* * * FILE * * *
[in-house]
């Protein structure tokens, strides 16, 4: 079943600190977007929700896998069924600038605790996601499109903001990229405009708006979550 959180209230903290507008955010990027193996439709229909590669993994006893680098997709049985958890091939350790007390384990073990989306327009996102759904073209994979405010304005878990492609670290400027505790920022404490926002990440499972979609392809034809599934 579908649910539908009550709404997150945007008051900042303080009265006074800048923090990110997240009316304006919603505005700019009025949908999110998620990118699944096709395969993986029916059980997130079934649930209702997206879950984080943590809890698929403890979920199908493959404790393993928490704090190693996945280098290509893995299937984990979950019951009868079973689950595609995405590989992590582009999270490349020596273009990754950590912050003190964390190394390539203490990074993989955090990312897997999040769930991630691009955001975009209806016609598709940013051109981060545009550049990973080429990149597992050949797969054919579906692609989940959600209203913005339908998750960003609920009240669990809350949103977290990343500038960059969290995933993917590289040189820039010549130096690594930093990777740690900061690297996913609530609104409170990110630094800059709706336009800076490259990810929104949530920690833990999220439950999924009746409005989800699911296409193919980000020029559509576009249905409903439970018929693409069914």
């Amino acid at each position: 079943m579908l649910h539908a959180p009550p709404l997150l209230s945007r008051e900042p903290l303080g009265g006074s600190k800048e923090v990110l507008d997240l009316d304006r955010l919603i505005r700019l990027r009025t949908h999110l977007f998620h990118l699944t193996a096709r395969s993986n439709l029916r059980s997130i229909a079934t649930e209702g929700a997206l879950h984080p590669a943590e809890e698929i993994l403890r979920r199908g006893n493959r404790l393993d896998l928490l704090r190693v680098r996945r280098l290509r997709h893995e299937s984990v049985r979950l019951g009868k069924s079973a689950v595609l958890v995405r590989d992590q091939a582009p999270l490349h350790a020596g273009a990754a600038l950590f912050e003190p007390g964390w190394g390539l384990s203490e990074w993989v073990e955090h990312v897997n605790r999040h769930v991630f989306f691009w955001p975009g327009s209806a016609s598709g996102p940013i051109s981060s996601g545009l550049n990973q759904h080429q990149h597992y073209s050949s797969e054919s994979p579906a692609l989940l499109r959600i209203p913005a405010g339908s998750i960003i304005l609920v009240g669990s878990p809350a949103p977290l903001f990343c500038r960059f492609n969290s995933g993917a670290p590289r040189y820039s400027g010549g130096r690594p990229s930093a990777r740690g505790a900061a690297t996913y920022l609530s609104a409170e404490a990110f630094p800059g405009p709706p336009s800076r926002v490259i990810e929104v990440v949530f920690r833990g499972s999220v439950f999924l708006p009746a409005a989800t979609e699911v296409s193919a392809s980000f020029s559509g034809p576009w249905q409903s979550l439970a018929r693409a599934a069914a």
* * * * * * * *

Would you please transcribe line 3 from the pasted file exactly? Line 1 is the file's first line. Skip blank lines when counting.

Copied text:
């Amino acid at each position: 079943m579908l649910h539908a959180p009550p709404l997150l209230s945007r008051e900042p903290l303080g009265g006074s600190k800048e923090v990110l507008d997240l009316d304006r955010l919603i505005r700019l990027r009025t949908h999110l977007f998620h990118l699944t193996a096709r395969s993986n439709l029916r059980s997130i229909a079934t649930e209702g929700a997206l879950h984080p590669a943590e809890e698929i993994l403890r979920r199908g006893n493959r404790l393993d896998l928490l704090r190693v680098r996945r280098l290509r997709h893995e299937s984990v049985r979950l019951g009868k069924s079973a689950v595609l958890v995405r590989d992590q091939a582009p999270l490349h350790a020596g273009a990754a600038l950590f912050e003190p007390g964390w190394g390539l384990s203490e990074w993989v073990e955090h990312v897997n605790r999040h769930v991630f989306f691009w955001p975009g327009s209806a016609s598709g996102p940013i051109s981060s996601g545009l550049n990973q759904h080429q990149h597992y073209s050949s797969e054919s994979p579906a692609l989940l499109r959600i209203p913005a405010g339908s998750i960003i304005l609920v009240g669990s878990p809350a949103p977290l903001f990343c500038r960059f492609n969290s995933g993917a670290p590289r040189y820039s400027g010549g130096r690594p990229s930093a990777r740690g505790a900061a690297t996913y920022l609530s609104a409170e404490a990110f630094p800059g405009p709706p336009s800076r926002v490259i990810e929104v990440v949530f920690r833990g499972s999220v439950f999924l708006p009746a409005a989800t979609e699911v296409s193919a392809s980000f020029s559509g034809p576009w249905q409903s979550l439970a018929r693409a599934a069914a």